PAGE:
P&G Will Boost Marketing Spending for Fiscal '08

Emphasis Will Be on 'Nonmeasured Media' but TV Still a Priority Investment

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BATAVIA, Ohio (AdAge.com) -- Procter & Gamble Co. will spend heavily on marketing for its year starting July 1 -- possibly at the expense of margin goals -- as it makes boosting top-line growth a priority, executives said today.
Despite an emphasis in 'nonmeasured media' as an area P&G will increase spending, TV still remains 'a hell of an efficient investment.'
Despite an emphasis in 'nonmeasured media' as an area P&G will increase spending, TV still remains 'a hell of an efficient investment.'

The comments came as P&G issued quarterly results that, while meeting or exceeding its stated goals, failed to impress the market. P&G shares were down 2.2% to $62.95 today. Morgan Stanley analyst Bill Pecoriello said in a research note that P&G's trade-up of consumers to higher-priced items and its margins both were lower than he had expected.

Maintaining sales growth
Speaking on a conference call for analysts, Chief Financial Officer Clayton Daley said, "For fiscal-year 2008, the priority for the company is to sustain strong sales growth. As such, we plan to invest in our leading brand equities. We plan to launch a strong initiative program."

Later, Mr. Daley made it clear P&G will be willing to sacrifice margin improvements if required for the sake of top-line growth. He said if P&G can meet its double-digit earnings-per-share growth goal "with more sales growth and less margin expansion, that's OK. ... I don't want to imply that we are going to do anything to try to hold back sales growth."

While P&G may be looking to spend more aggressively in fiscal 2008, it appears to be pulling back on measured media right now in what Chairman-CEO A.G. Lafley termed a shift toward the internet and "nonmeasured media."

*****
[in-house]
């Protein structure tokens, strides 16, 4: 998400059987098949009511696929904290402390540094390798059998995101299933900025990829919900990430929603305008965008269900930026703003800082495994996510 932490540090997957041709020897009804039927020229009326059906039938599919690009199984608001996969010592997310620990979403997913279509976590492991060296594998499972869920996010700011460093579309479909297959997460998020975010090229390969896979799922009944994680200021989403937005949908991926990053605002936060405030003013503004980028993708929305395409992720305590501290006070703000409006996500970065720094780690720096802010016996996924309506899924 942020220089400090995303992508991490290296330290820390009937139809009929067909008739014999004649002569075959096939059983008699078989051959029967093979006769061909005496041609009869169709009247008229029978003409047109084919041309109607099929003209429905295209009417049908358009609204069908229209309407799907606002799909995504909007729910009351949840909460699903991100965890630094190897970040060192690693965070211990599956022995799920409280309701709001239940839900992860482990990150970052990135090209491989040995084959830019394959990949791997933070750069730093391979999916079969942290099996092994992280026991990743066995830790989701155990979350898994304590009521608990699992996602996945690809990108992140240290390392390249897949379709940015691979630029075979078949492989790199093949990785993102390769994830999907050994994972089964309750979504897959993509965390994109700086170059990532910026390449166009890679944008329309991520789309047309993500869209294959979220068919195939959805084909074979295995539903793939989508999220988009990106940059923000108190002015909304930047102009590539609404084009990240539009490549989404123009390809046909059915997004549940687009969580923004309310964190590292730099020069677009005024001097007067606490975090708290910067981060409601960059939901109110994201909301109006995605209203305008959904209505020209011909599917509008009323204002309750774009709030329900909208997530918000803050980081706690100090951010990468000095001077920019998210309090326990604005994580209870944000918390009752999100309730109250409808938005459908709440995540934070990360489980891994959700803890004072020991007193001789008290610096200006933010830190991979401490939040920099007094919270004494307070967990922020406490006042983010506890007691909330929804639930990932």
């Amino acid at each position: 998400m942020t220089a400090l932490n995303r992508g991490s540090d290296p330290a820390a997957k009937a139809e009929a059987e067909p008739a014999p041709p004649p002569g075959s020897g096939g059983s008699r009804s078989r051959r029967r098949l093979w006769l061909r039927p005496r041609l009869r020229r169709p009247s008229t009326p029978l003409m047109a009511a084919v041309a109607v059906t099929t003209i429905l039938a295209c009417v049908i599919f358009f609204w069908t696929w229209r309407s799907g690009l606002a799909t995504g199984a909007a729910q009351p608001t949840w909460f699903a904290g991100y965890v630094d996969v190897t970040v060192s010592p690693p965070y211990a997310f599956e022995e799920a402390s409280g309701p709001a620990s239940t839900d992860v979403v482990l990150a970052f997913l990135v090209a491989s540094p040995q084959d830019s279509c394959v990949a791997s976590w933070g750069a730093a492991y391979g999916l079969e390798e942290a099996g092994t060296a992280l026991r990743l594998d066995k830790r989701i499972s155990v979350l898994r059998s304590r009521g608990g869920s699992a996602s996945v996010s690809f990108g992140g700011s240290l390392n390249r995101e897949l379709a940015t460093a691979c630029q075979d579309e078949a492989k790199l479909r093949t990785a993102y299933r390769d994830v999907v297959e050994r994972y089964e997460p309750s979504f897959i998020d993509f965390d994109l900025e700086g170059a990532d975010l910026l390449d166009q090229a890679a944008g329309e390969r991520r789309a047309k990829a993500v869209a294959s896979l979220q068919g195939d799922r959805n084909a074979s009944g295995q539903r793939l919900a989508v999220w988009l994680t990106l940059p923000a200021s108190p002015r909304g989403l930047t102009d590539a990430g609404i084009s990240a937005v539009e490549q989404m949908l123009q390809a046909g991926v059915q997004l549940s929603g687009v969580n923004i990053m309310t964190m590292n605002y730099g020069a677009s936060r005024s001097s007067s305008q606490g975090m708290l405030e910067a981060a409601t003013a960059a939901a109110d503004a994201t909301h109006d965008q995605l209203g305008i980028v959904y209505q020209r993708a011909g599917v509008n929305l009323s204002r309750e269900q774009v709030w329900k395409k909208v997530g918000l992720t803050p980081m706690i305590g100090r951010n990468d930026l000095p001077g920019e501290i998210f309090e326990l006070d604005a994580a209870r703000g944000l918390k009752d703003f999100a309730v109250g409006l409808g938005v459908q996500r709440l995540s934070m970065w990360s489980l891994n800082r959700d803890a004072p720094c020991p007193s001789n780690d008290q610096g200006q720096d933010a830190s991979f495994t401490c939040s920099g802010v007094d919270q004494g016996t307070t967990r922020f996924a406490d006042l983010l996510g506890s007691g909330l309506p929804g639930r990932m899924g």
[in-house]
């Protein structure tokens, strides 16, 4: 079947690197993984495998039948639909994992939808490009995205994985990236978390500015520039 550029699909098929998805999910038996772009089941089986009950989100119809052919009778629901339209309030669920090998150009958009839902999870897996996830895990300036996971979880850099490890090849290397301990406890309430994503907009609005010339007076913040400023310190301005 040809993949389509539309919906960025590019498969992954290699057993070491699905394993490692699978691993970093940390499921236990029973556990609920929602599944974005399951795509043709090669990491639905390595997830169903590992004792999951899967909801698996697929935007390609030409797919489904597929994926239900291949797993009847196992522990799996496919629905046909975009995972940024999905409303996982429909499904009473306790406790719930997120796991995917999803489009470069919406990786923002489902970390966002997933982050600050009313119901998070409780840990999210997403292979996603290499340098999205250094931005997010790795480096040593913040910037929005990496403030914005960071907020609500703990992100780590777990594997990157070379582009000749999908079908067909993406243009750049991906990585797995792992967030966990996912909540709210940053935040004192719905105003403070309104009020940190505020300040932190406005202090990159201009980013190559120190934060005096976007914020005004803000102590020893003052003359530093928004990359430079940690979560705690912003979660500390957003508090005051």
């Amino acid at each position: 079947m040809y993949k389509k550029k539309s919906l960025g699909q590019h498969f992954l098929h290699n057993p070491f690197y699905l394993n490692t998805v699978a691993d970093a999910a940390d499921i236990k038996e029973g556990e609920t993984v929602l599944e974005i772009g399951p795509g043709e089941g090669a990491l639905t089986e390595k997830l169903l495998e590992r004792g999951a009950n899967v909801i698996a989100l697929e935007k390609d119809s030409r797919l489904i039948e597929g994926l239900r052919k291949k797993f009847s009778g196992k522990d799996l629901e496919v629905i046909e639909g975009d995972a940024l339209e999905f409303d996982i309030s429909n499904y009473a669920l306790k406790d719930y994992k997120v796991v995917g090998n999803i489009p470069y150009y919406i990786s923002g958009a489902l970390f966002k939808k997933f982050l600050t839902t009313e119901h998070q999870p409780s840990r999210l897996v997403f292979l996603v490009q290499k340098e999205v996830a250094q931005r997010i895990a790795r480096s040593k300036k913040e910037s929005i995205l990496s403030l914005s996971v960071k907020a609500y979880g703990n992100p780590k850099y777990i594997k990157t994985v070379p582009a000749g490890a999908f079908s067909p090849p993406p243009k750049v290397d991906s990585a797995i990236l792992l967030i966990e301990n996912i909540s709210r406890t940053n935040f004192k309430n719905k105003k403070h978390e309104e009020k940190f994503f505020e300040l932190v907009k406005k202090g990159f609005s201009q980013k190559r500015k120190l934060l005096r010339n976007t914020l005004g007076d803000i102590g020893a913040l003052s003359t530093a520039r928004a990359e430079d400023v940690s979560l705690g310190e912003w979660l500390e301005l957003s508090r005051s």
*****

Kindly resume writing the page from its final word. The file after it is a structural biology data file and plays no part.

Shifting mix
"If you step back and look at our [marketing] mix across most of the major brands, it's clearly shifting, and it's shifting from measured media to in-store, to the internet and to trial activity," Mr. Lafley said. The latter he didn't define precisely, though he gave Gillette sampling programs, which include distribution of free razors by mail, as one example. On Gillette Fusion razors, he said, "you are going to see ... more sampling, because we still have relatively low trial rates."

Though it's impossible to measure how much P&G is spending in-store, as much of it is accounted for as deductions against net sales, data from TNS Media Intelligence do appear to indicate a pullback in measured media spending in its fiscal first quarter. P&G spent $459.9 million in January and February according to TNS, excluding newspaper inserts, a run rate that, if sustained over a full year, would trim P&G's measured spending 17.5% in 2007.

But the proportion P&G spent on TV in January and February -- 70.4% -- is in line with proportions the company has had for years and last year's 69.9%. P&G's spending on internet display ads inched up to 2.1% of its outlay in the first two months of 2007 vs. 1.6% last year.